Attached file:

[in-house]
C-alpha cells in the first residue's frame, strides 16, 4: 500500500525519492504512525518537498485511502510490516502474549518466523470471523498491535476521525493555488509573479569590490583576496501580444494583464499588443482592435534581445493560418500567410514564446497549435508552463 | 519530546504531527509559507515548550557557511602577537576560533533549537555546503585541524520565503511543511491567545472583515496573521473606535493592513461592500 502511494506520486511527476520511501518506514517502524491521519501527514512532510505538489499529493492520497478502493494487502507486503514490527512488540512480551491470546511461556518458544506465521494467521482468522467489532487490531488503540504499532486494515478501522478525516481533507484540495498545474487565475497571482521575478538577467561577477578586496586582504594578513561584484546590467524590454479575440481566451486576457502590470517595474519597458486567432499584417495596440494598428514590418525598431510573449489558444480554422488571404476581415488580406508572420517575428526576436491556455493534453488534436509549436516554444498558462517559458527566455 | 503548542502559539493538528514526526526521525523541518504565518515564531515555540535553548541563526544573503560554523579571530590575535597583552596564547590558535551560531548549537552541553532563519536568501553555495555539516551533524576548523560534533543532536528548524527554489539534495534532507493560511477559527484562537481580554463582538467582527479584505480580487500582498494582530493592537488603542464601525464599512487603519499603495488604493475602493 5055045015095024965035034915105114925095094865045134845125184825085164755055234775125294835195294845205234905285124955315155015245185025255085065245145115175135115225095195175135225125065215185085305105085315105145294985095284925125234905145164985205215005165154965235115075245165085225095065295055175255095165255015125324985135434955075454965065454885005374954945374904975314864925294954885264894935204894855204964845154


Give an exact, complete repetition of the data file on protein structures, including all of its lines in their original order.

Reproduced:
[in-house]
C-alpha cells in the first residue's frame, strides 16, 4: 500500500525519492504512525518537498485511502510490516502474549518466523470471523498491535476521525493555488509573479569590490583576496501580444494583464499588443482592435534581445493560418500567410514564446497549435508552463 | 519530546504531527509559507515548550557557511602577537576560533533549537555546503585541524520565503511543511491567545472583515496573521473606535493592513461592500 502511494506520486511527476520511501518506514517502524491521519501527514512532510505538489499529493492520497478502493494487502507486503514490527512488540512480551491470546511461556518458544506465521494467521482468522467489532487490531488503540504499532486494515478501522478525516481533507484540495498545474487565475497571482521575478538577467561577477578586496586582504594578513561584484546590467524590454479575440481566451486576457502590470517595474519597458486567432499584417495596440494598428514590418525598431510573449489558444480554422488571404476581415488580406508572420517575428526576436491556455493534453488534436509549436516554444498558462517559458527566455 | 503548542502559539493538528514526526526521525523541518504565518515564531515555540535553548541563526544573503560554523579571530590575535597583552596564547590558535551560531548549537552541553532563519536568501553555495555539516551533524576548523560534533543532536528548524527554489539534495534532507493560511477559527484562537481580554463582538467582527479584505480580487500582498494582530493592537488603542464601525464599512487603519499603495488604493475602493 5055045015095024965035034915105114925095094865045134845125184825085164755055234775125294835195294845205234905285124955315155015245185025255085065245145115175135115225095195175135225125065215185085305105085315105145294985095284925125234905145164985205215005165154965235115075245165085225095065295055175255095165255015125324985135434955075454965065454885005374954945374904975314864925294954885264894935204894855204964845154